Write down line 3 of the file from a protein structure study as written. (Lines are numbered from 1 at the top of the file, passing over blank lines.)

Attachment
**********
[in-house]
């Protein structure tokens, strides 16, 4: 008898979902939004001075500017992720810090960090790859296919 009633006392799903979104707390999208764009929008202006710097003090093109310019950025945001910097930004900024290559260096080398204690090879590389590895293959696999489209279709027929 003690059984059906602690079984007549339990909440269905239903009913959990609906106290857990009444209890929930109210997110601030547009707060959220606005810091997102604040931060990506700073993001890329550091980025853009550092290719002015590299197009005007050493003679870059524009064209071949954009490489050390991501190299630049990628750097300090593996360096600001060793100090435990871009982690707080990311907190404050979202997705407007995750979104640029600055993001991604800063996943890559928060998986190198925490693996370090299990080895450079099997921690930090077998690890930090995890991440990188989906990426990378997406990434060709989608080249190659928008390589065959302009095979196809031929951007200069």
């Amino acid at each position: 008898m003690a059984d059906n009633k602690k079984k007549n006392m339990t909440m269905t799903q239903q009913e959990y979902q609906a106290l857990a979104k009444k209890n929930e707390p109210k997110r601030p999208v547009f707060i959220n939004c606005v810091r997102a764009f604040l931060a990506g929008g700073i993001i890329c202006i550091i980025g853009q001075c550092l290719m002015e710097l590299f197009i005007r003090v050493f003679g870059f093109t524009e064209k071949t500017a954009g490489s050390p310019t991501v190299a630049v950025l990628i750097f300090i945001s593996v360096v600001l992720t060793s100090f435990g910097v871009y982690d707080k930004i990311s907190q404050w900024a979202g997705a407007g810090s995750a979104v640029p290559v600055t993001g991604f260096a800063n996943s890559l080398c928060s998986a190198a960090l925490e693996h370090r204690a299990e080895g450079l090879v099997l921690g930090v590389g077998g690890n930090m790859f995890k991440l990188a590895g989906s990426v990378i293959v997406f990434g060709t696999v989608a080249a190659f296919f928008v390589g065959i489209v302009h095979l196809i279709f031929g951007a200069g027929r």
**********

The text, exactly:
């Amino acid at each position: 008898m003690a059984d059906n009633k602690k079984k007549n006392m339990t909440m269905t799903q239903q009913e959990y979902q609906a106290l857990a979104k009444k209890n929930e707390p109210k997110r601030p999208v547009f707060i959220n939004c606005v810091r997102a764009f604040l931060a990506g929008g700073i993001i890329c202006i550091i980025g853009q001075c550092l290719m002015e710097l590299f197009i005007r003090v050493f003679g870059f093109t524009e064209k071949t500017a954009g490489s050390p310019t991501v190299a630049v950025l990628i750097f300090i945001s593996v360096v600001l992720t060793s100090f435990g910097v871009y982690d707080k930004i990311s907190q404050w900024a979202g997705a407007g810090s995750a979104v640029p290559v600055t993001g991604f260096a800063n996943s890559l080398c928060s998986a190198a960090l925490e693996h370090r204690a299990e080895g450079l090879v099997l921690g930090v590389g077998g690890n930090m790859f995890k991440l990188a590895g989906s990426v990378i293959v997406f990434g060709t696999v989608a080249a190659f296919f928008v390589g065959i489209v302009h095979l196809i279709f031929g951007a200069g027929r």